Water Injection: 6% Gas Savings and More Power - For As Little As $3.72
Installing a hydro-atomization system on your car -- a modification which adds damp air to the engine's intake mixture and produces a variety of benefits -- involves little more than the purchase of a three-inlet valve (such as a fish tank's air regulator), an aquarium air stone, five feet of 1/8" clear tubing, and a strong plastic bottle ... plus about 15 minutes of under-the-hood tinkering.
When MOTHER's mechanics tackled the job, they were able to pick up all of the necessary pieces -- with the exception of the $1.98 brass valve -- at a local pet shop for only $1.74. The boys then simply drove around the corner and recycled a photochemical bottle from a trash bin behind a photo shop, stopped by a nearby plumbing supply store to pick up the three-way valve, and returned to the research center to actually install the parts, which took just a shade over ten minutes.
You can begin your installation by splicing the valve into one of the vacuum lines which comes from the base of the carburetor. (In many cars the distributor advance hose would be the best choice for valve-insertion. However, the Honda Civic CVCC that MOTHER operated on has a very convenient 1/4" vacuum line running to a fresh air valve, so MOTHER's crew tapped into that hose with their makeshift control.)
Next, securely suspend the liquid-containing bottle in the engine compartment. (In this case our research team fabricated a holder from an old coat hanger and bolted the assembly to an existing fastener on the left wheel well of the Honda.) Once your tank is in position, drill two 1/8" holes in the top of the container, one on each side of the cap. Then run a suitable length of the 1/8" hose from the remaining outlet on the three-way valve to one of the 1/8" openings, and allow 1/2 " of the tubing to enter the reservoir.
Now take the rest of your 1/8" hose, insert it through the unoccupied 1/8" hole, attach the air stone to the inside end of this line, and slide the aerator and tube into the bottle until it just touches bottom. The leftover 1/8" line -- which protrudes from the container -- should be snipped off to about three inches in length.
Finally, fill the reservoir -- to about an inch from the top -- with a solution of four parts water to one part alcohol (the latter keeps the water from freezing in winter), start your motor, let it warm up, and then adjust the valve until a gentle bubbling comes from the air stone. Once that's done, it's time for a test drive!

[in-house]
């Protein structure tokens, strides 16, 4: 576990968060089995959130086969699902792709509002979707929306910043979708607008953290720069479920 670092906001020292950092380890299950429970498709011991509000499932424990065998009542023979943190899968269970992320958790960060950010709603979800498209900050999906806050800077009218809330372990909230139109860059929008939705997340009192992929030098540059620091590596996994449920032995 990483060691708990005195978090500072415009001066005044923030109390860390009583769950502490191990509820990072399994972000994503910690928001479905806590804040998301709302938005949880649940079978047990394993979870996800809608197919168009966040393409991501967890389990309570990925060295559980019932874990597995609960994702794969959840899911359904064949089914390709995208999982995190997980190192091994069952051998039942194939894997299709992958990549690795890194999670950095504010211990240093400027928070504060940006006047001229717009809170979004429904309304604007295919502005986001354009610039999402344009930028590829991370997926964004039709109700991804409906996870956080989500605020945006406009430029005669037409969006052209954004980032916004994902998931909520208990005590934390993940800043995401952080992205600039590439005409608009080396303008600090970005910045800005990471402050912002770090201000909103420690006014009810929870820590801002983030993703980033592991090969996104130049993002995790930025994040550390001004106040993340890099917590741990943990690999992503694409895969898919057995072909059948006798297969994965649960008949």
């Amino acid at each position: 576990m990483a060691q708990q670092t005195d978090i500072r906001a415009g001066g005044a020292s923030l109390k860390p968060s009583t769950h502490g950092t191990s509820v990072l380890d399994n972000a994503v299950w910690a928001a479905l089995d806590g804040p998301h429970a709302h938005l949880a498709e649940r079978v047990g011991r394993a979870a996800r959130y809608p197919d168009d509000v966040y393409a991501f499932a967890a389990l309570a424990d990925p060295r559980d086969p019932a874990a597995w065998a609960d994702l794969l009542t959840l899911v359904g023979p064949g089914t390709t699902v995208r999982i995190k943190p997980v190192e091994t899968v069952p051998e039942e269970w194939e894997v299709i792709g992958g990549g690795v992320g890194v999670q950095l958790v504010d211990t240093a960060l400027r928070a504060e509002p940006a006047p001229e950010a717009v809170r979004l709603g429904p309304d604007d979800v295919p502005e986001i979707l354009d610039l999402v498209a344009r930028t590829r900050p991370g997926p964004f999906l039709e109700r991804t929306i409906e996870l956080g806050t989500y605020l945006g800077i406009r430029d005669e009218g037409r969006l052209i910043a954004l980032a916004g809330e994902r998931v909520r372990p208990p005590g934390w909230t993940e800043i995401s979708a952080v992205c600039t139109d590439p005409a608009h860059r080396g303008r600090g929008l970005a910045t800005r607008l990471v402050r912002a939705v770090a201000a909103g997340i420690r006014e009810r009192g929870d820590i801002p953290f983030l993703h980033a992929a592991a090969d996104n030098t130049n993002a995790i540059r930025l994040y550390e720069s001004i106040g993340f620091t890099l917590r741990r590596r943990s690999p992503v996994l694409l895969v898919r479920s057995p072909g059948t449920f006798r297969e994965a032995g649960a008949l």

MOTHER's researchers noted an immediate improvement in low-RPM power which helped the Honda to accelerate up hills that had previously required a downshift -- and a significant reduction in vibration. Better yet -- after we ran three tanks of gas (and a quart of fluid) through the engine -- the Civic's gas mileage jumped from 32 to 34 MPG. Plus, much to the auto owner's surprise, water injection cured a longstanding cold weather starting problem. In fact, the driver claims that the modification "paid for itself" with that starting improvement alone ... and that, in his opinion, the power gain and gas savings are icing on the cake!
Mother Earth Alcohol Fuel
Introduction to a Farmer's Fuel ... Alcohol
Introductory Overview of the Alcohol Production Flow Chart
A Short But Complex Story About Enzymes and Their Functions
Farm Crops for Alcohol Fuel
More on Raw Materials
Feedstock Handling and Storage
Basic Steps in the Production of Ethyl Alcohol
More On Conversion and Fermentation
Control of Infection by Planned Sanitation in the Production of Fuel or Gasohol Alcohol
MOTHER's Mash Recipes for Alcohol Production
Important! Read Before Making Mash
Preparing a Mash From Saccharide-rich Materials
A Handy Hydrometer Jacket
Animal Feed By-product
More Information On By-product Utilization
How the Distillation Process Works
Bubble Cap Plate
The Reasoning Behind MOTHER's Still Design
Making Your First "Run"
"Economizing" Your Alcohol Production
Six-Inch Column Still Plans
Three-Inch Column Still Plans
Bill of Materials
Two Low-cost Backyard Stills
Alcohol as an Engine Fuel
How To Adapt Your Automobile Engine For Ethyl Alcohol Use
Ron Novak's Do-It-Yourself Water Injection System
MOTHER's Waste Oil Heater
Biofuels supplies and suppliers
Make your own biodiesel
Mike Pelly's recipe
Two-stage biodiesel process
FOOLPROOF biodiesel process
Biodiesel in Hong Kong
Nitrogen Oxide emissions
Biodiesel resources on the Web
Do diesels have a future?
Vegetable oil yields and characteristics
Biodiesel and your vehicle
Food or fuel?
Straight vegetable oil as diesel fuel
Ethanol resources on the Web
Is ethanol energy-efficient?